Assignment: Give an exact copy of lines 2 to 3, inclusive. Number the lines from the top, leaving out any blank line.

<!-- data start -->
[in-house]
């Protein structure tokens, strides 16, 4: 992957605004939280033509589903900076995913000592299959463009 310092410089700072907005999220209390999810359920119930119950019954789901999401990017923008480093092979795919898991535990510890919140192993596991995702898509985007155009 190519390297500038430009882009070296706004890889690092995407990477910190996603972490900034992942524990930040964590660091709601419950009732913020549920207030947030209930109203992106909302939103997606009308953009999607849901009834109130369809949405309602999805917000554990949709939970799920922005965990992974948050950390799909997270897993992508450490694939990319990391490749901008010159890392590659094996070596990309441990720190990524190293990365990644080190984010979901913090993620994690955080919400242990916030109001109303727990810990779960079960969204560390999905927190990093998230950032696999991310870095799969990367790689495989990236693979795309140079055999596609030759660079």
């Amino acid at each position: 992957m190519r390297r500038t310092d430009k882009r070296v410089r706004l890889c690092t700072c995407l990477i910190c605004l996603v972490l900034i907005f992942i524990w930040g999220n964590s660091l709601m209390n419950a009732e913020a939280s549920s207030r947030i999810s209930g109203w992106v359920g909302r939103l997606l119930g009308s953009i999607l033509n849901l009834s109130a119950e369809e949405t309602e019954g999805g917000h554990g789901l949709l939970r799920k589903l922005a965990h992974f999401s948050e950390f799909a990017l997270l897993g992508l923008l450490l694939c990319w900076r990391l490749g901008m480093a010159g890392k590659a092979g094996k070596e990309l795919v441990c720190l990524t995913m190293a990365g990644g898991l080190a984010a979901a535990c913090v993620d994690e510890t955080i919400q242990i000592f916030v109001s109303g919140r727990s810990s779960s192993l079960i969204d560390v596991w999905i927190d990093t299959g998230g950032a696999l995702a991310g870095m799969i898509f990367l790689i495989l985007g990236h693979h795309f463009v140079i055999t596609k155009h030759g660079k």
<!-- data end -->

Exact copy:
């Protein structure tokens, strides 16, 4: 992957605004939280033509589903900076995913000592299959463009 310092410089700072907005999220209390999810359920119930119950019954789901999401990017923008480093092979795919898991535990510890919140192993596991995702898509985007155009 190519390297500038430009882009070296706004890889690092995407990477910190996603972490900034992942524990930040964590660091709601419950009732913020549920207030947030209930109203992106909302939103997606009308953009999607849901009834109130369809949405309602999805917000554990949709939970799920922005965990992974948050950390799909997270897993992508450490694939990319990391490749901008010159890392590659094996070596990309441990720190990524190293990365990644080190984010979901913090993620994690955080919400242990916030109001109303727990810990779960079960969204560390999905927190990093998230950032696999991310870095799969990367790689495989990236693979795309140079055999596609030759660079």
């Amino acid at each position: 992957m190519r390297r500038t310092d430009k882009r070296v410089r706004l890889c690092t700072c995407l990477i910190c605004l996603v972490l900034i907005f992942i524990w930040g999220n964590s660091l709601m209390n419950a009732e913020a939280s549920s207030r947030i999810s209930g109203w992106v359920g909302r939103l997606l119930g009308s953009i999607l033509n849901l009834s109130a119950e369809e949405t309602e019954g999805g917000h554990g789901l949709l939970r799920k589903l922005a965990h992974f999401s948050e950390f799909a990017l997270l897993g992508l923008l450490l694939c990319w900076r990391l490749g901008m480093a010159g890392k590659a092979g094996k070596e990309l795919v441990c720190l990524t995913m190293a990365g990644g898991l080190a984010a979901a535990c913090v993620d994690e510890t955080i919400q242990i000592f916030v109001s109303g919140r727990s810990s779960s192993l079960i969204d560390v596991w999905i927190d990093t299959g998230g950032a696999l995702a991310g870095m799969i898509f990367l790689i495989l985007g990236h693979h795309f463009v140079i055999t596609k155009h030759g660079k």